Ghost Dances and other works, Rambert at Theatre Royal Bath

CHRISTOPHER Bruce’s enduringly powerful and magical Ghost Dances, the most popular work ever performed by Rambert, forms the centrepiece in the current tour, at Bath Theatre Royal until 4th November.

The choreographer created the work in 1981, and must have been delighted to see the response from the Bath audience, packed with eager young dance lovers and students, those who might have seen it at its first outing and all those in between.

The majestic work, performed to the live accompaniment of pan pipes and Chilean strings and percussion, was sandwiched between two new works. The performance opens with Aletta Collins’s witty and inventive The Days Run Away Like Wild Horses. Ben Duke’s Goat, premiered days before in Edinburgh, brings the programme to a close.

Wild Horses, inspired by a 1981 short animated film called Tango, carries hints of Pina Bausch, in the use of accumulating repetitive movement, and early Matthew Bourne.

It is full of ideas and characters, funny, sexy, sad, at times deeply moving – the sequence with both men and women in elegant long deep plum dresses is very Bauschian and gorgeous to watch.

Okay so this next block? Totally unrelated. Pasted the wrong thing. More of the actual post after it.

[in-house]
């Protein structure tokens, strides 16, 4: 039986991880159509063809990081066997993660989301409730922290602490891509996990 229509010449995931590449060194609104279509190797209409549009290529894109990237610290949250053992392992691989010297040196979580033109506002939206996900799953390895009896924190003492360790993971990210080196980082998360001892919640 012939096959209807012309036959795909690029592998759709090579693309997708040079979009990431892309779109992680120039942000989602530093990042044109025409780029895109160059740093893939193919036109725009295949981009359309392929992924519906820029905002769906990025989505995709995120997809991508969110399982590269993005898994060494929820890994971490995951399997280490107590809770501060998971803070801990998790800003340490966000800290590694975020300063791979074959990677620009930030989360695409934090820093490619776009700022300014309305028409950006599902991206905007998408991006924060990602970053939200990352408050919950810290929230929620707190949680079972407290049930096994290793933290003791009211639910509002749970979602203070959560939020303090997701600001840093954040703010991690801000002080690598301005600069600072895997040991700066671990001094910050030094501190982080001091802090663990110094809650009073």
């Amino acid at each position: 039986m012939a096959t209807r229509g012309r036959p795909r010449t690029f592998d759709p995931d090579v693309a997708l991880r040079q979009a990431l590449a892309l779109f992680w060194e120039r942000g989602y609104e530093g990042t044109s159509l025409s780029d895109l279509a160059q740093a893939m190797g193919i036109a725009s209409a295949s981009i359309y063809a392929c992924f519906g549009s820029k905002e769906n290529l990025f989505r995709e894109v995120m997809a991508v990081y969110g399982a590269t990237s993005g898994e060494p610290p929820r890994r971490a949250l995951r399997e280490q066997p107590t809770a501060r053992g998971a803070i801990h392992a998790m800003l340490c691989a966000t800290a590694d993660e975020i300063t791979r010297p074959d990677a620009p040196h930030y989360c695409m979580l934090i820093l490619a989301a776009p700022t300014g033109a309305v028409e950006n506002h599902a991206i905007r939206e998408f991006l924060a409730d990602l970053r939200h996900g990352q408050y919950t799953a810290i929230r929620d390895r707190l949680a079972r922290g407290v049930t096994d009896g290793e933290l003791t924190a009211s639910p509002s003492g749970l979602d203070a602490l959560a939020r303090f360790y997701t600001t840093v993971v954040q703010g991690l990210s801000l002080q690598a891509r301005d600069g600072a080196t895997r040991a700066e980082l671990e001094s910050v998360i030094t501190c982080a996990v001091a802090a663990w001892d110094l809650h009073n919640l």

Goat, with a score of Nina Simone songs performed by Nia Lynn and a brilliant three-piece band led by musical director and creator Yshani Perinpanayagam, explores the idea of the scapegoat, with a nod also to Stravinsky’s Rite of Spring. Here again there are references to Bausch  – and her shocking version of the work.

But it is also a satire on celebrity culture and the banality of so much media coverage – with the engaging Miguel Altunaga as the “presenter”. It feels like a work in progress, not entirely satisfying, but full of interesting ideas and powerful dancing.

But it was surely the excitement of seeing Ghost Dances that packed the Theatre Royal for Rambert’s visit, and it is Ghost Dances that siezes our attention and invades our consciousness.

We first saw in 2000 and have never forgotten it. There were still many Chilean refugees in this country, often playing their haunting pan pipe music in city centres like Bath. Bruce’s masterpiece is a response to the Chilean dictator Pinochet and his reign of terror. But it is also timeless – the hypnotic power of the ghost dancers holds the audience almost unable to breathe as they prowl and leap around the stage. Death walks amongst us.

It is visceral, primitive, a necessary reminder of the power and significance of ancient rituals at a time when it feels as if technology and reckless politicians are spinning our lives and the planet out of control.


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